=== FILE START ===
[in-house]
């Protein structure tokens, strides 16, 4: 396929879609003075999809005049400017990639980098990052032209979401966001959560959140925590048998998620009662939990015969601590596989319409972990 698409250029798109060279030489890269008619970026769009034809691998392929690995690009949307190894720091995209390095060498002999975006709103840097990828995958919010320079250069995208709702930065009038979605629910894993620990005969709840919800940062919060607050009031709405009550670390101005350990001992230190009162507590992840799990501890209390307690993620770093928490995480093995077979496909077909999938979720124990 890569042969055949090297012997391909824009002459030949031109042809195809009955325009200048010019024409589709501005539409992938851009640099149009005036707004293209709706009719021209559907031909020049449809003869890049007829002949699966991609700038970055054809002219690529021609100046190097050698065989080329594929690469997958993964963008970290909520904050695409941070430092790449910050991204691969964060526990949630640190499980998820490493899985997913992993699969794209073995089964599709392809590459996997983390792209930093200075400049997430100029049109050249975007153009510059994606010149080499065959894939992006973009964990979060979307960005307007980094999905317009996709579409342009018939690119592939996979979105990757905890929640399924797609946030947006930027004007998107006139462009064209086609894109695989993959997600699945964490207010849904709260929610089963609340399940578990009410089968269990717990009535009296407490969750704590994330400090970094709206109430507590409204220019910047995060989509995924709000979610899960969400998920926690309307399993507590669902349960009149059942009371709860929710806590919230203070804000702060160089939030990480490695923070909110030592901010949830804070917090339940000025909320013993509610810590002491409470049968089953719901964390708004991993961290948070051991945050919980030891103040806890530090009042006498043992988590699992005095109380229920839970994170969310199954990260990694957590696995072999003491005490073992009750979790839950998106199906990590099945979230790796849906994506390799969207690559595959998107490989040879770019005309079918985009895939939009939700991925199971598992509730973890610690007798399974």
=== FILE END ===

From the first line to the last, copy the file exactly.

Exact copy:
[in-house]
């Protein structure tokens, strides 16, 4: 396929879609003075999809005049400017990639980098990052032209979401966001959560959140925590048998998620009662939990015969601590596989319409972990 698409250029798109060279030489890269008619970026769009034809691998392929690995690009949307190894720091995209390095060498002999975006709103840097990828995958919010320079250069995208709702930065009038979605629910894993620990005969709840919800940062919060607050009031709405009550670390101005350990001992230190009162507590992840799990501890209390307690993620770093928490995480093995077979496909077909999938979720124990 890569042969055949090297012997391909824009002459030949031109042809195809009955325009200048010019024409589709501005539409992938851009640099149009005036707004293209709706009719021209559907031909020049449809003869890049007829002949699966991609700038970055054809002219690529021609100046190097050698065989080329594929690469997958993964963008970290909520904050695409941070430092790449910050991204691969964060526990949630640190499980998820490493899985997913992993699969794209073995089964599709392809590459996997983390792209930093200075400049997430100029049109050249975007153009510059994606010149080499065959894939992006973009964990979060979307960005307007980094999905317009996709579409342009018939690119592939996979979105990757905890929640399924797609946030947006930027004007998107006139462009064209086609894109695989993959997600699945964490207010849904709260929610089963609340399940578990009410089968269990717990009535009296407490969750704590994330400090970094709206109430507590409204220019910047995060989509995924709000979610899960969400998920926690309307399993507590669902349960009149059942009371709860929710806590919230203070804000702060160089939030990480490695923070909110030592901010949830804070917090339940000025909320013993509610810590002491409470049968089953719901964390708004991993961290948070051991945050919980030891103040806890530090009042006498043992988590699992005095109380229920839970994170969310199954990260990694957590696995072999003491005490073992009750979790839950998106199906990590099945979230790796849906994506390799969207690559595959998107490989040879770019005309079918985009895939939009939700991925199971598992509730973890610690007798399974």